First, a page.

The influence of adaptation and inhibition on the effects of onset asynchrony on auditory grouping

Stephen D. Holmes, Brian Roberts

Research output: Contribution to journalArticlepeer-review

Abstract

Onset asynchrony is an important cue for auditory scene analysis. For example, a harmonic of a vowel that begins before the other components contributes less to the perceived phonetic quality. This effect was thought primarily to involve high-level grouping processes, because the contribution can be partly restored by accompanying the leading portion of the harmonic (precursor) with a synchronous captor tone an octave higher, and hence too remote to influence adaptation of the auditory-nerve response to that harmonic. However, recent work suggests that this restoration effect arises instead from inhibitory interactions relatively early in central auditory processing. The experiments reported here have reevaluated the role of adaptation in grouping by onset asynchrony and explored further the inhibitory account of the restoration effect. Varying the frequency of the precursor in the range ± 10% relative to the vowel harmonic (Experiment 1), or introducing a silent interval from 0 to 320 ms between the precursor and the vowel (Experiment 2), both produce effects on vowel quality consistent with those predicted from peripheral adaptation or recovery from it. However, there were some listeners for whom even the smallest gap largely eliminated the effect of the precursor. Consistent with the inhibitory account of the restoration effect, a contralateral pure tone whose frequency is close to that of the precursor is highly effective at restoring the contribution of the asynchronous harmonic (Experiment 3). When the frequencies match, lateralization cues arising from binaural fusion of the precursor and contralateral tone may also contribute to this restoration. (PsycINFO Database Record (c) 2012 APA, all rights reserved)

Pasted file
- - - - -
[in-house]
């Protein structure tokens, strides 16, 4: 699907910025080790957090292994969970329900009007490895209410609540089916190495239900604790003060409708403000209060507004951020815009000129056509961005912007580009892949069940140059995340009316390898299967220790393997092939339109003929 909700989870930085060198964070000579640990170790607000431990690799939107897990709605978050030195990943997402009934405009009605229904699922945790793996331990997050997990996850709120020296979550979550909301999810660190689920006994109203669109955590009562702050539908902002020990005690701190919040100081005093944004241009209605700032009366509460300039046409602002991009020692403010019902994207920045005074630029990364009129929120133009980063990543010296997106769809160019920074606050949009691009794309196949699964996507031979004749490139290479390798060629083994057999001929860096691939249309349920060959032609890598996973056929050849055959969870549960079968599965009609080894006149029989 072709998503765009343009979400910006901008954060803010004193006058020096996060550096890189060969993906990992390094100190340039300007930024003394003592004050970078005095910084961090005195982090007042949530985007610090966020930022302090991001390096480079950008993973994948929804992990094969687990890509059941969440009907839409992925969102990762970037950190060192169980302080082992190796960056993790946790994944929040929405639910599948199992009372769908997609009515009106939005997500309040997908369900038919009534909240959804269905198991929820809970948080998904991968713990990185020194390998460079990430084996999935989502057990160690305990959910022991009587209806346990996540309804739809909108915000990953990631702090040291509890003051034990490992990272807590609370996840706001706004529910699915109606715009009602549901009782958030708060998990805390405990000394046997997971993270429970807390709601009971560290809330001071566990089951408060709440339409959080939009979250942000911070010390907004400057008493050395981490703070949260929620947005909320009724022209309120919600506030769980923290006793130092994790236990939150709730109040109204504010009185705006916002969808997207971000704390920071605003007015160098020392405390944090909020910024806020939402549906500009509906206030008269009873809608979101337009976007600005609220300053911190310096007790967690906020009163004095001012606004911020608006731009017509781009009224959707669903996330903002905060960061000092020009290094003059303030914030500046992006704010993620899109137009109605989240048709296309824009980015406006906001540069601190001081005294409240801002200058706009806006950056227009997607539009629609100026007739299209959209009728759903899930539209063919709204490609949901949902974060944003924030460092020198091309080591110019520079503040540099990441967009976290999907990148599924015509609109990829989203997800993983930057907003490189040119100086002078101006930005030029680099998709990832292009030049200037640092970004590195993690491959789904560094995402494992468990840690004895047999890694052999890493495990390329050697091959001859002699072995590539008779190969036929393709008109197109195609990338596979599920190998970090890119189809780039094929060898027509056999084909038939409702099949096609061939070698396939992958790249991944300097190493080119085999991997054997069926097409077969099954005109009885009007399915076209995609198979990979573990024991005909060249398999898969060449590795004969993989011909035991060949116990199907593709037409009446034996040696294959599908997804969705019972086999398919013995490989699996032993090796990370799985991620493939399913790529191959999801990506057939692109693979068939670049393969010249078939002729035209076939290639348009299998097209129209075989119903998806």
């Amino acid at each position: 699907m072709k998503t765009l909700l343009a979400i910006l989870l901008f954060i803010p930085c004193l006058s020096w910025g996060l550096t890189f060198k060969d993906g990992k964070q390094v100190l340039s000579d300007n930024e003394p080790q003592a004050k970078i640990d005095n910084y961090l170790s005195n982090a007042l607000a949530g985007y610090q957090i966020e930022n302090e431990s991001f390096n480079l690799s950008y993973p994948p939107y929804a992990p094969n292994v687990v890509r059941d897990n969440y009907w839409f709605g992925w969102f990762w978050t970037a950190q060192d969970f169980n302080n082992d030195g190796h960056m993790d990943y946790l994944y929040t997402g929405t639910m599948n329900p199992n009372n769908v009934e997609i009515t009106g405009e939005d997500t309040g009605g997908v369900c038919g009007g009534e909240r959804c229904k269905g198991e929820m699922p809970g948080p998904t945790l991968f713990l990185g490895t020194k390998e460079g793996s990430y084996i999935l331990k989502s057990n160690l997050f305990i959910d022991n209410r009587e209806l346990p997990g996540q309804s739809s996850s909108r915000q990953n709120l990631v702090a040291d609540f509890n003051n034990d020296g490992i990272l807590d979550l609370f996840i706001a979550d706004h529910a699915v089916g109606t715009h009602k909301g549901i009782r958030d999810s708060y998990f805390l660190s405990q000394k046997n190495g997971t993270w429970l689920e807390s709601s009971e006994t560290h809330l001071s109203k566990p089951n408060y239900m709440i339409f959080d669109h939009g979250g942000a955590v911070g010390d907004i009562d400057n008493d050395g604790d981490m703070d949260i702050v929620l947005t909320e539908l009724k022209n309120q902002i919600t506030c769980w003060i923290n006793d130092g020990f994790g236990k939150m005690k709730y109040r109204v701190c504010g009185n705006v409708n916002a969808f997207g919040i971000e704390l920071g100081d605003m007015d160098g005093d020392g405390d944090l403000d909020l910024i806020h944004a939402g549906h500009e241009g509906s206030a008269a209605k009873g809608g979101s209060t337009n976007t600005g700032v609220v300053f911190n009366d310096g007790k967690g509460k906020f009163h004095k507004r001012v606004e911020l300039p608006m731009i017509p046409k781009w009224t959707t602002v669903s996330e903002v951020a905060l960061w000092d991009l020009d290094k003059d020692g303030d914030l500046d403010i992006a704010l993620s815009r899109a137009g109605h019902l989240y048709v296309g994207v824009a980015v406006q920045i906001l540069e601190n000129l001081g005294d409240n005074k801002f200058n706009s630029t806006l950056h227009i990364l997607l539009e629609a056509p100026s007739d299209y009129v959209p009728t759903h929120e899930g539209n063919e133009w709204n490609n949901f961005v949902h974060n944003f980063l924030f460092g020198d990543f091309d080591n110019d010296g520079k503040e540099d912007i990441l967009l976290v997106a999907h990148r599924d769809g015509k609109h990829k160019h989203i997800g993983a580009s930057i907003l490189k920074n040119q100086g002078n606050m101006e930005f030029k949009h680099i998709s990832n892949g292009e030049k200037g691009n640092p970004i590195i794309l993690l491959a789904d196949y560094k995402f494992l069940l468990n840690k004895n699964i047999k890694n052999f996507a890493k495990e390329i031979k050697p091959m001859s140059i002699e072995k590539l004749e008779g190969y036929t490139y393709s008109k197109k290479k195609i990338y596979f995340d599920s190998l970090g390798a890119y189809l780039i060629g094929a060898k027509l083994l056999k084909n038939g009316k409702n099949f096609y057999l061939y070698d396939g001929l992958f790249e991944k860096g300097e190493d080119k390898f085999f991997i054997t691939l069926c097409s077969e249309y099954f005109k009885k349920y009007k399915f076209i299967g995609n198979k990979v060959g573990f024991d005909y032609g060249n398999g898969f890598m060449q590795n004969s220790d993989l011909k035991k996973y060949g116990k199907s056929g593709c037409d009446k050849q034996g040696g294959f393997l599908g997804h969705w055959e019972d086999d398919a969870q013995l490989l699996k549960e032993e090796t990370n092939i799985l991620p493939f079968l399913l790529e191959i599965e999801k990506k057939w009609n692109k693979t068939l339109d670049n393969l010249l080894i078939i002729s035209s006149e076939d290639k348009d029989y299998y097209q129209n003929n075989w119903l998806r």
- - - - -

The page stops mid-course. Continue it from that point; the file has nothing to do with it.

Original languageEnglish
Pages (from-to)1988-2000
Number of pages13
JournalJournal of Experimental Psychology : Human Perception and Performance Psychology
Volume37
Issue number6
DOIs
Publication statusPublished - Dec 2011

Bibliographical note

Correction Notice: An erratum for this article was reported in Vol 37(6) of Journal of Experimental Psychology: Human Perception and Performance (see record 2011-27316-003). In six instances the symbol “/e/” was incorrectly displayed as “/E/”; in one instance the symbol “/e/” was incorrectly displayed as “/e/”; and in two instances the symbol “/?/” was incorrectly displayed as “/i/.” All versions of this article have been corrected.

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